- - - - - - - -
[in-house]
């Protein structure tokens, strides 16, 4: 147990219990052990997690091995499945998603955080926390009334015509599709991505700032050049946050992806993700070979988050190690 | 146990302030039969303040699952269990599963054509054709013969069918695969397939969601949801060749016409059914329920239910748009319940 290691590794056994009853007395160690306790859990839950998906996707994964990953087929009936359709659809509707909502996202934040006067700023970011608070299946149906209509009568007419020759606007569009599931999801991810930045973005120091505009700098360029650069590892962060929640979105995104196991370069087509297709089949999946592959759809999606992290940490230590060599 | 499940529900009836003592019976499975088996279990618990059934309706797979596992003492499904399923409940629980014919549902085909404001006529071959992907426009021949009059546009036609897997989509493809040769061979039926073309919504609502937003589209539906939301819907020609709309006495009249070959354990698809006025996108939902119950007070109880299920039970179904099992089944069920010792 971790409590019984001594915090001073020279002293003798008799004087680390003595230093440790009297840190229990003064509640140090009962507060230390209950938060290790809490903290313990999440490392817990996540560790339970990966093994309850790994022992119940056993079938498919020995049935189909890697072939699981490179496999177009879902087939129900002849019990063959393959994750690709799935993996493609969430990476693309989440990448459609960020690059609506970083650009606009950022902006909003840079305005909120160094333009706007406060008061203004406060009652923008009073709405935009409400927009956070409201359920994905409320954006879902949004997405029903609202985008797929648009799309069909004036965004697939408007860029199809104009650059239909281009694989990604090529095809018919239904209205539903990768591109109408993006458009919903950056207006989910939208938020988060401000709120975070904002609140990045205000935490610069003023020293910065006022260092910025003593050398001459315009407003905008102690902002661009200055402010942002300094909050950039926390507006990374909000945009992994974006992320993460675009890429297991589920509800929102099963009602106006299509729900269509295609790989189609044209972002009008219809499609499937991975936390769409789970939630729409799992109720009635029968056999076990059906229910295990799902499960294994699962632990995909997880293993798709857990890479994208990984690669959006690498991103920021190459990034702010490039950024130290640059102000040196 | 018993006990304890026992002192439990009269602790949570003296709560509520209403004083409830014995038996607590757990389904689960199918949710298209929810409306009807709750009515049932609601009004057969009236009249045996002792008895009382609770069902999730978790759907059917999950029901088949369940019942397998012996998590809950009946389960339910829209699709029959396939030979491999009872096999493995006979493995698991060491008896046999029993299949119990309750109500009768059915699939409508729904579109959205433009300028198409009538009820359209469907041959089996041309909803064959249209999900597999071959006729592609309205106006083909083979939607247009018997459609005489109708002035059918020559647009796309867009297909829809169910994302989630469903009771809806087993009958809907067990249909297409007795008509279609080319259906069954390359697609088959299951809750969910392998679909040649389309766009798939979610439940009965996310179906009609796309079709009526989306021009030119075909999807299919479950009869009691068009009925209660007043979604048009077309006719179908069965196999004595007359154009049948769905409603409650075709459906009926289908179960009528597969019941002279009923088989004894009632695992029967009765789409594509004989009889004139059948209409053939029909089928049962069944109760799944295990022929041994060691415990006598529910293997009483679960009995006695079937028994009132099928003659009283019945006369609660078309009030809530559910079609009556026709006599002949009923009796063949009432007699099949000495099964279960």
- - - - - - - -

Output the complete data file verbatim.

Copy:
[in-house]
């Protein structure tokens, strides 16, 4: 147990219990052990997690091995499945998603955080926390009334015509599709991505700032050049946050992806993700070979988050190690 | 146990302030039969303040699952269990599963054509054709013969069918695969397939969601949801060749016409059914329920239910748009319940 290691590794056994009853007395160690306790859990839950998906996707994964990953087929009936359709659809509707909502996202934040006067700023970011608070299946149906209509009568007419020759606007569009599931999801991810930045973005120091505009700098360029650069590892962060929640979105995104196991370069087509297709089949999946592959759809999606992290940490230590060599 | 499940529900009836003592019976499975088996279990618990059934309706797979596992003492499904399923409940629980014919549902085909404001006529071959992907426009021949009059546009036609897997989509493809040769061979039926073309919504609502937003589209539906939301819907020609709309006495009249070959354990698809006025996108939902119950007070109880299920039970179904099992089944069920010792 971790409590019984001594915090001073020279002293003798008799004087680390003595230093440790009297840190229990003064509640140090009962507060230390209950938060290790809490903290313990999440490392817990996540560790339970990966093994309850790994022992119940056993079938498919020995049935189909890697072939699981490179496999177009879902087939129900002849019990063959393959994750690709799935993996493609969430990476693309989440990448459609960020690059609506970083650009606009950022902006909003840079305005909120160094333009706007406060008061203004406060009652923008009073709405935009409400927009956070409201359920994905409320954006879902949004997405029903609202985008797929648009799309069909004036965004697939408007860029199809104009650059239909281009694989990604090529095809018919239904209205539903990768591109109408993006458009919903950056207006989910939208938020988060401000709120975070904002609140990045205000935490610069003023020293910065006022260092910025003593050398001459315009407003905008102690902002661009200055402010942002300094909050950039926390507006990374909000945009992994974006992320993460675009890429297991589920509800929102099963009602106006299509729900269509295609790989189609044209972002009008219809499609499937991975936390769409789970939630729409799992109720009635029968056999076990059906229910295990799902499960294994699962632990995909997880293993798709857990890479994208990984690669959006690498991103920021190459990034702010490039950024130290640059102000040196 | 018993006990304890026992002192439990009269602790949570003296709560509520209403004083409830014995038996607590757990389904689960199918949710298209929810409306009807709750009515049932609601009004057969009236009249045996002792008895009382609770069902999730978790759907059917999950029901088949369940019942397998012996998590809950009946389960339910829209699709029959396939030979491999009872096999493995006979493995698991060491008896046999029993299949119990309750109500009768059915699939409508729904579109959205433009300028198409009538009820359209469907041959089996041309909803064959249209999900597999071959006729592609309205106006083909083979939607247009018997459609005489109708002035059918020559647009796309867009297909829809169910994302989630469903009771809806087993009958809907067990249909297409007795008509279609080319259906069954390359697609088959299951809750969910392998679909040649389309766009798939979610439940009965996310179906009609796309079709009526989306021009030119075909999807299919479950009869009691068009009925209660007043979604048009077309006719179908069965196999004595007359154009049948769905409603409650075709459906009926289908179960009528597969019941002279009923088989004894009632695992029967009765789409594509004989009889004139059948209409053939029909089928049962069944109760799944295990022929041994060691415990006598529910293997009483679960009995006695079937028994009132099928003659009283019945006369609660078309009030809530559910079609009556026709006599002949009923009796063949009432007699099949000495099964279960």